Nicolas Dumont Wins EPT Monte Carlo Main Event (€712,000)
6 May 2018
PokerBrave (3446 articles)
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All eyes were on Ole Schemion, Patrik Antonius and David Peters at the start of PokerStars and Monte-Carlo©Casino EPT €5,300 Main Event final table, but after six hours of play, Nicolas Dumont had maneuvered past the superstars to claim €712,000 ($852,802) and an EPT title.

Additionally, Dumont claimed a coveted $30,000 Platinum Pass, added on by PokerStars to the winner’s take. The driving instructor from Paris will head to The Bahamas for the $25,000 extravaganza to try his luck against the world’s best in January.

2018 PokerStars and Monte-Carlo©Casino EPT €5,300 Main Event Final Result

Place Winner Country Prize (EUR)
1 Nicolas Dumont France €712,000
2 Honglin Jiang New Zealand €434,000
3 Tomas Jozonis Lithuania €308,000
4 David Peters United States €232,000
5 Krisztian Gyorgyi Hungary €184,000
6 Patrik Antonius Finland €139,050
7 Javier Fernandez Spain €99,900
8 Ole Schemion Germany €68,300

And he won’t be doing it alone. Dumont will join friend and fellow Platinum Pass winner Julien Perouse in the exotic local, after a fluke circumstance led to him entering this tournament in the first place.

Originally, Perouse was supposed to head to Monaco for the big EPT festival but wound up needing to change plans. He asked Dumont if he’d be interested in playing in his stead. Dumont, who had all of €20,000 in tournament cashes accepted.

After six days of grinding, he’s won a princely sum and the trip of a lifetime.

“It will be fantastic,” he said. “I don’t have words for saying how I’m feeling. It’s unreal.”

Used to grinding $100 multi-table tournaments on PokerStars’ European shared liquidity network two days per week, Dumont had quite the task ahead of him when the final day dawned with eight players still remaining. He did have one thing going for him against the heavy hitters, though: the chip lead.

One dangerous opponent fell by the wayside right away when Schemion busted on the first hand with king-queen suited against the ace-jack suited of Antonius. Though Peters had also folded ace-jack suited, a jack-high board still ran out to send the German crusher packing.

Dumont managed the tough trick of getting paid on quads when he got Antonius to pay off two streets with pocket tens after Dumont checked back top set of kings in a three-bet pot and hit the fourth king on the river. After short stack Javier Fernandez went bust, Dumont took the last 11 big blinds of Antonius when ace-eight held against king-queen unimproved.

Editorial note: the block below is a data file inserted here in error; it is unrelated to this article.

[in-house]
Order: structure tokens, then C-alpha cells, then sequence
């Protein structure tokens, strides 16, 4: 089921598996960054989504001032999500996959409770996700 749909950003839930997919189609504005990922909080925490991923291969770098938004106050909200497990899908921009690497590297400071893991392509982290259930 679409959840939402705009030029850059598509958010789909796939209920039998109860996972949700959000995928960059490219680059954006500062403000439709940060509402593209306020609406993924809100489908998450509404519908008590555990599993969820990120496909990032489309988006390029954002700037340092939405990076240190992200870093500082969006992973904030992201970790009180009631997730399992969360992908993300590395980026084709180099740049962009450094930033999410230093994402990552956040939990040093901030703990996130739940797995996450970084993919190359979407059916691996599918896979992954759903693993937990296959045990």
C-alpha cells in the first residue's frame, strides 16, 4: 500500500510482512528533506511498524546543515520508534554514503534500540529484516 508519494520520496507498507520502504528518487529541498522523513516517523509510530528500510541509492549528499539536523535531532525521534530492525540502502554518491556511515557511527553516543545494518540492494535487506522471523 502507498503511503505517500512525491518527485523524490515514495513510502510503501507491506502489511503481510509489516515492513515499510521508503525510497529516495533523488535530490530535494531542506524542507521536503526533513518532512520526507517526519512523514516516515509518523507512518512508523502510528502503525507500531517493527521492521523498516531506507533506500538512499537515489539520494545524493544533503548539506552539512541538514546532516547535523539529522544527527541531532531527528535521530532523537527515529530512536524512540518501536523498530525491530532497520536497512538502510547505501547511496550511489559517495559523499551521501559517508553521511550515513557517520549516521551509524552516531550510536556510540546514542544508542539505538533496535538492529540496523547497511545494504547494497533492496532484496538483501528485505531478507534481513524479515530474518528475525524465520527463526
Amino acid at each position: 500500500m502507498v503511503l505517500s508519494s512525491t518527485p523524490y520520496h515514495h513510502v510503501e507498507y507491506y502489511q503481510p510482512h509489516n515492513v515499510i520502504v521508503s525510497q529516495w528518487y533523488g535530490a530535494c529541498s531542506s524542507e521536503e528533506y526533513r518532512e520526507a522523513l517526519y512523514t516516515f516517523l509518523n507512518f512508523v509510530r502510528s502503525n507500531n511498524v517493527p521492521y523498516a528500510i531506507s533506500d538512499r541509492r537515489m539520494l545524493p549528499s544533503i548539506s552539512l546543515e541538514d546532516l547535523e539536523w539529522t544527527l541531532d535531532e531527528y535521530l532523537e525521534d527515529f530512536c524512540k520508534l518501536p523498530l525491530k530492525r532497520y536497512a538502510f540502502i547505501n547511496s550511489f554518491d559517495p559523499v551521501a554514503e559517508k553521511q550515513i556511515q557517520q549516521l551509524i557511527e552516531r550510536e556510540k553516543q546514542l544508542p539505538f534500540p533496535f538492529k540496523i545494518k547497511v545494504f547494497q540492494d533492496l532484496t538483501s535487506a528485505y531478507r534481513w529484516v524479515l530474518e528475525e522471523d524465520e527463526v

His competitors would start to catch up after that, though.

Honglin Jiang won a massive flip when he squeezed all in with fours and flopped a set against ace-king to end the Cinderella run of Krisztian Gyorgyi. The Hungarian qualifier displayed his passion throughout, and his anguish was evident. Still, he turned a few Euro into €184,000.

Short on chips, many nonetheless expected Peters to make a run for the title. After all, the $20 million man had big-time experience that vastly outmatched that of his opponents. However, he never really had the chips at the final table.

Despite an early double when ace-king held against Antonius’ ace-queen, Peters never got above the middle of the pack. Four-handed, Peters got coolered for his remaining chips when he ran jacks into Tomas Jozonis‘ queens.

Jiang then stepped right into the trap of Jozonis when they got into a raising war and the New Zealander five-bet shipped ace-two suited into queens. The online poker player who once aspired to be a beach volleyball pro put himself in a prime position to grab the chip lead heads up but watched helplessly as two clubs flopped and another hit the turn to leave him out in third.

That left Jiang and Dumont heads up and deep. It seemed like Dumont was open to discussion of a deal, but after a short break and consulting with his sister — whom Jiang called a better player — Jiang said he wanted to play it out.

Dumont ramped up his aggression, so when he was dealt queens and limp-raised, Jiang wasn’t having it and shoved with sixes. Dumont quickly called, and when neither player improved, Dumont had turned a casual offer for a tournament stake into a monster payday and a Platinum Pass.

“I tried to play the best that I can and I think I succeeded,” he said. “I would like to show I’m a good player.”

After going through all of the post-win pleasantries, an exhausted Dumont said he just wanted a beer. He said he had already canceled three days of driving lessons back in Paris, and he’d be canceling Saturday as well.

“Maybe I’m going to work Sunday… but I don’t think so,” he said with a laugh. “Maybe Monday.”